This is a reduction of view in react. I'm just saying that, but let's just go with the metaphor and let's just, uh, um, turn these two tools into characatures with view. With a wider API that is more specific for specific use cases for use cases, it, um, it fits the needs really well for those things.
But then when there's needs outside of it, you feel like you're hacking something, um, or you're doing something that's unintended because it's more opinionated, where react is less opinionated and it's more of a bare bones set of tools. You, uh, when you, it has a slimmer API, so you have to employ more mojo to figure out how to do something and you run the risk of doing it in a not ideal way because.
You don't understand it that well, the learning curve is higher, but when you run across something that you don't know how it solves you, you pretty much already do that for everything else. So you'll feel okay, you know, I'm mixing and matching techniques to get the job done. Okay, so that's a competing, those are competing values.
This like, I want to, I want live wear to feel invisible. And also I want live where to fear, feel like a bare bones set of tools that's implemented in a simple way and is a transparent tool. I think that, and that's where react is moving towards with this hooks thing. This like a, you know, this hooks reveal the nature, the true nature of react or whatever, and it.
Totally steepen the learning curve and a lot of people, it just kind of boggles their mind. Um, it's very confusing. They use effect hook specifically. Um, and it's something in that people talk about a lot. And this, I think this is an example of like maybe Dan AB off and I, I don't know that much about react.
So again, just go with the metaphor or analogy. So like Dan Habermas was saying, well, I'm going to, let's reveal what, let's provide an API that reveals the way react works. Then. People can use it too. It's two. It's op most optimal. You know, they, you know, I, it makes sense. I understand that temptation.
Um, where I imagine Avenue has a different approach to his tool, um, view. So anyway, so it's a competing thing where I want live, where to feel invisible. I also want it to feel like you understand how it works so that you can mix and match and be creative with it. It's a very, very hard thing to balance, but I'll say that in general, I choose in visibility as much as I can.
Yeah. It's funny. That is, that is something intention because now that I'm saying it, the more I choose invisibility, often the, the more complex I'm making the inner workings of Livewire. And there's so many examples of this, but I guess I'll just give you two examples in the past two days. So I paired with my buddy Mark yesterday.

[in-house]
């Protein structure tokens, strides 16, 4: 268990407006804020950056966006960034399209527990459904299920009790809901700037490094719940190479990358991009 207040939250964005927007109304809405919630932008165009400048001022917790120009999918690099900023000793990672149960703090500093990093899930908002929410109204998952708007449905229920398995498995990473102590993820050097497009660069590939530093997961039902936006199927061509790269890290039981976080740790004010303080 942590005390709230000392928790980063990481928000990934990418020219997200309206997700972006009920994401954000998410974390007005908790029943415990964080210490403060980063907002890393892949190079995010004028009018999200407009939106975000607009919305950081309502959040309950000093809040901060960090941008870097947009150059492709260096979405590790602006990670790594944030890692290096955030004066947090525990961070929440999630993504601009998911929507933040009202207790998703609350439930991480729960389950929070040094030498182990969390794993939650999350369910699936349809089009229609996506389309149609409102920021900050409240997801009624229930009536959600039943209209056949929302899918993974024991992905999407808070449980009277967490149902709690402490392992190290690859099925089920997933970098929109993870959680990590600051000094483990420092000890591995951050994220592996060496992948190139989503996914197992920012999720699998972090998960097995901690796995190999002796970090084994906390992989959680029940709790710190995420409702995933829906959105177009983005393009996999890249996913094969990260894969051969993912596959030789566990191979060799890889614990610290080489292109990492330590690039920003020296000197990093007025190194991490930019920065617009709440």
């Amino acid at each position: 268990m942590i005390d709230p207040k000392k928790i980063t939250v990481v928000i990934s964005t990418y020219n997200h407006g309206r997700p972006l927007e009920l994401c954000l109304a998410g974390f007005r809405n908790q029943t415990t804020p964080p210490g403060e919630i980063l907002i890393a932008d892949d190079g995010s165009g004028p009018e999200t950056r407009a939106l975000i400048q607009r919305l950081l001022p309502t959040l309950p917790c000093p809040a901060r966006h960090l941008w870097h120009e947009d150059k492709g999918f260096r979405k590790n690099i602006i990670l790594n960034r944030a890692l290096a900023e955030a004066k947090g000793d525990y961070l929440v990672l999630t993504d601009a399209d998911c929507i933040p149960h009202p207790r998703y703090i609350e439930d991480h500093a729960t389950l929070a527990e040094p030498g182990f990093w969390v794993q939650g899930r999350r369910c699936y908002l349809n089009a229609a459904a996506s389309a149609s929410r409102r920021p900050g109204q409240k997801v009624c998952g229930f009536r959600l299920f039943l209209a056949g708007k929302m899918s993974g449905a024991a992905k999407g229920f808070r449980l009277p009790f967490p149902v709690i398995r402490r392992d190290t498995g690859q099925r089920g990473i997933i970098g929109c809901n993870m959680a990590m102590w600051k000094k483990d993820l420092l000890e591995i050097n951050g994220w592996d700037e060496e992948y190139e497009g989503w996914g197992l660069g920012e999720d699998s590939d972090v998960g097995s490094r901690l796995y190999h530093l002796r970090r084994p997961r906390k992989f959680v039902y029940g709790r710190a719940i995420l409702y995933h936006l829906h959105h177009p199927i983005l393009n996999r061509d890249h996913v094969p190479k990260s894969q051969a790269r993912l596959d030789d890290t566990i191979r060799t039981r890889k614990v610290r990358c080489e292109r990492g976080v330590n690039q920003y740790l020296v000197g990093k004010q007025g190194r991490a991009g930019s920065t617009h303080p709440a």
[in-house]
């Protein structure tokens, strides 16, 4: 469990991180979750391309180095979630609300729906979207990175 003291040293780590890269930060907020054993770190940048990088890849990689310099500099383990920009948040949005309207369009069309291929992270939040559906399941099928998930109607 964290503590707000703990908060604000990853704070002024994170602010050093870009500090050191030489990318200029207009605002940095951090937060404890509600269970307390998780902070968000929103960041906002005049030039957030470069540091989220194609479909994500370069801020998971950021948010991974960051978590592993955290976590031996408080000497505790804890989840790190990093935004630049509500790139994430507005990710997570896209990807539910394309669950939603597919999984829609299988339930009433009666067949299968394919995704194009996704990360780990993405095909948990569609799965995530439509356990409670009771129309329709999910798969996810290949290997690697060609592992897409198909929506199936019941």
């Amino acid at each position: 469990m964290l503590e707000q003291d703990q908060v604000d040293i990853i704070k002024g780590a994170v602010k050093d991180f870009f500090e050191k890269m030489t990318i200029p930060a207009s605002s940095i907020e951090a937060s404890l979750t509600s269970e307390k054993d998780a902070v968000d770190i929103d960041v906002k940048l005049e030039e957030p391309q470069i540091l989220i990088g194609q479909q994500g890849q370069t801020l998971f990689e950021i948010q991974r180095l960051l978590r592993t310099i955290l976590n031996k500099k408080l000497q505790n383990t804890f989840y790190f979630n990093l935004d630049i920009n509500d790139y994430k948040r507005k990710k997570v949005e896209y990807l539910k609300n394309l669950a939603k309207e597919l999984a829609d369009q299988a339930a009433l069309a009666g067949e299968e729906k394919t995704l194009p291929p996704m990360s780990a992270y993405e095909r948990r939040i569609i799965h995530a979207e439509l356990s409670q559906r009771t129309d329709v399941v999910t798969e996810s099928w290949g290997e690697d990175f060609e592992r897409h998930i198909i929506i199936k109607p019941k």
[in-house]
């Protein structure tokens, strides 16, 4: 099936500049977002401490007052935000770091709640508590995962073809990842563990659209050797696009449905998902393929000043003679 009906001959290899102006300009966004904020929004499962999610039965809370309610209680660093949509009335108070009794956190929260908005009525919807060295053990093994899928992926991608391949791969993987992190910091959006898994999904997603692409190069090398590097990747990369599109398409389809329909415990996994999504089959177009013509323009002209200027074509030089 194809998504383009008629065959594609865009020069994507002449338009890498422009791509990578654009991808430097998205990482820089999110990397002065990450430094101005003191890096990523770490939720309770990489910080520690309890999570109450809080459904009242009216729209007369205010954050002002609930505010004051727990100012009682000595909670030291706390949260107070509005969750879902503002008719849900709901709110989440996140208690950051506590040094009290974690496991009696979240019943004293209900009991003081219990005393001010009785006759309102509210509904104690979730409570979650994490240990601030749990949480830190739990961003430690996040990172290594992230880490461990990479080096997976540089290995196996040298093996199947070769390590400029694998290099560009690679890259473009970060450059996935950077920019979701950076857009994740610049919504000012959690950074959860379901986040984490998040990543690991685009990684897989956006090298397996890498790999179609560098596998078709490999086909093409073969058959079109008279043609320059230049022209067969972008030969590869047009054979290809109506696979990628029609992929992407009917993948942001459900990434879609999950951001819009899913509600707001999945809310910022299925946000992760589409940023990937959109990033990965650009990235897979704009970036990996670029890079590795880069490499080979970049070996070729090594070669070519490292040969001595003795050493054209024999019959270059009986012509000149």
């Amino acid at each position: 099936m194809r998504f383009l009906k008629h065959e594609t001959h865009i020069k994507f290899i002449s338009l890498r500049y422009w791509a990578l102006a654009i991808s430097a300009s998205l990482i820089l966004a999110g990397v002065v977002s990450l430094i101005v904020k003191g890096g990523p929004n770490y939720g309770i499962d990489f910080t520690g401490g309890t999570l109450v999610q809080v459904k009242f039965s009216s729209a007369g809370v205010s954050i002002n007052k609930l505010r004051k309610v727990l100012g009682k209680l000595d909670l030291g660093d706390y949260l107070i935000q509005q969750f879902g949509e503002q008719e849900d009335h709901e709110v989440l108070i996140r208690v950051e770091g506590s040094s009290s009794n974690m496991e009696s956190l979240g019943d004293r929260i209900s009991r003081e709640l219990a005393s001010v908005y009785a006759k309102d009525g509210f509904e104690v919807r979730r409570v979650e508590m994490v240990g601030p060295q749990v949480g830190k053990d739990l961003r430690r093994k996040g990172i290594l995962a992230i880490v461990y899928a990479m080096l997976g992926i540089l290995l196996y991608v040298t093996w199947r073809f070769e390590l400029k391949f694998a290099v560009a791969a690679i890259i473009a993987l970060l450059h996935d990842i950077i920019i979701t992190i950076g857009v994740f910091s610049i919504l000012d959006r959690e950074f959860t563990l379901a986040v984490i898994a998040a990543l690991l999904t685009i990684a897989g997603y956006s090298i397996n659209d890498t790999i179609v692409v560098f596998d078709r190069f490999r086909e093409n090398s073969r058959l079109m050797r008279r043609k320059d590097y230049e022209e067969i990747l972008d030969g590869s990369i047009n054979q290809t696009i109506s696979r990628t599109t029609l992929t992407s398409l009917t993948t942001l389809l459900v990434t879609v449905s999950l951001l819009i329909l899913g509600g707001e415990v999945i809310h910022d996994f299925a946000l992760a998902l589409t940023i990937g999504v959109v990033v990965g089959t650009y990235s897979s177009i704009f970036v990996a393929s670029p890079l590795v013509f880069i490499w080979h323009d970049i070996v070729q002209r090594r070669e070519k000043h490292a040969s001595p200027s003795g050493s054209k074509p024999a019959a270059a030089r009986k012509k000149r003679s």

Um, he's Mark salmon, shout out to him. He's, he's an awesome guy, is using live wire in a project. And so I just called them up to pair with him, um, and sort of get, you know, like what are the problems he's facing and whatnot. And so we talked about, um, what did we talk about? We talked about a specific.
Holy crap. I don't even remember right now. Well, let's just say that it'll hit me as I'm talking about it, but it was a feature and, and I was sort of saying, well, yeah, we could add this, this option, this like. Config option or we could just handle this automatically. And he was like, well, maybe we could add a config option.
And, and, and it quickly, it was apparent to me again, Oh, this is the choosing visibility thing. Now we have to make it invisible. We have to do it the way that you'd expect it to work. And so the validation thing is the same way. I chose invisibility. I chose to work really hard to understand how people expect it to work.
It anticipate their use cases. And then build the road right in front of them so that they don't worry about it. They're not thinking, you know, when they use this arrow validate and the validation just works in persist across requests, they'll go, Oh yeah, that's how it's supposed to work. They won't even say that.
It'll just work the way they think it should work. They have no idea what's going on under the hood. And the pains that I went through to like deal with message bags and persisting message bags and merging message bags and persisting only specific fields and message bags and, and detecting if it's a validation error.
From, that was like thrown inside the component or if it, you already added a with errors onto the view that the render function returns like, ah, the story goes on and on and on, and there's a hundred examples of this in live where I chose the route of invisibility, even though it means making the app a little bit more complex and, but that's, that's just what I want live where to be.
I don't know. I want it to be something that, that, that just feels like scary, easy to use an install. Like the installation steps are still two steps. You don't have to publish a config file, you don't have to configure anything. You're just composer require add the little assets and you're off to the races.
So anyway, that's, that's my, that's my labor on a, on Livewire is making it feel. Completely invisible, hopefully, and seamless. Yeah, but who knows? Maybe one day I'll want to reveal the nature of Livewire and add hooks and make it really hard to use, except for really smart people, and then they'll all feel superior and talk about our conferences and everybody will feel inferior and decide that it's definitely the way to go because whatever.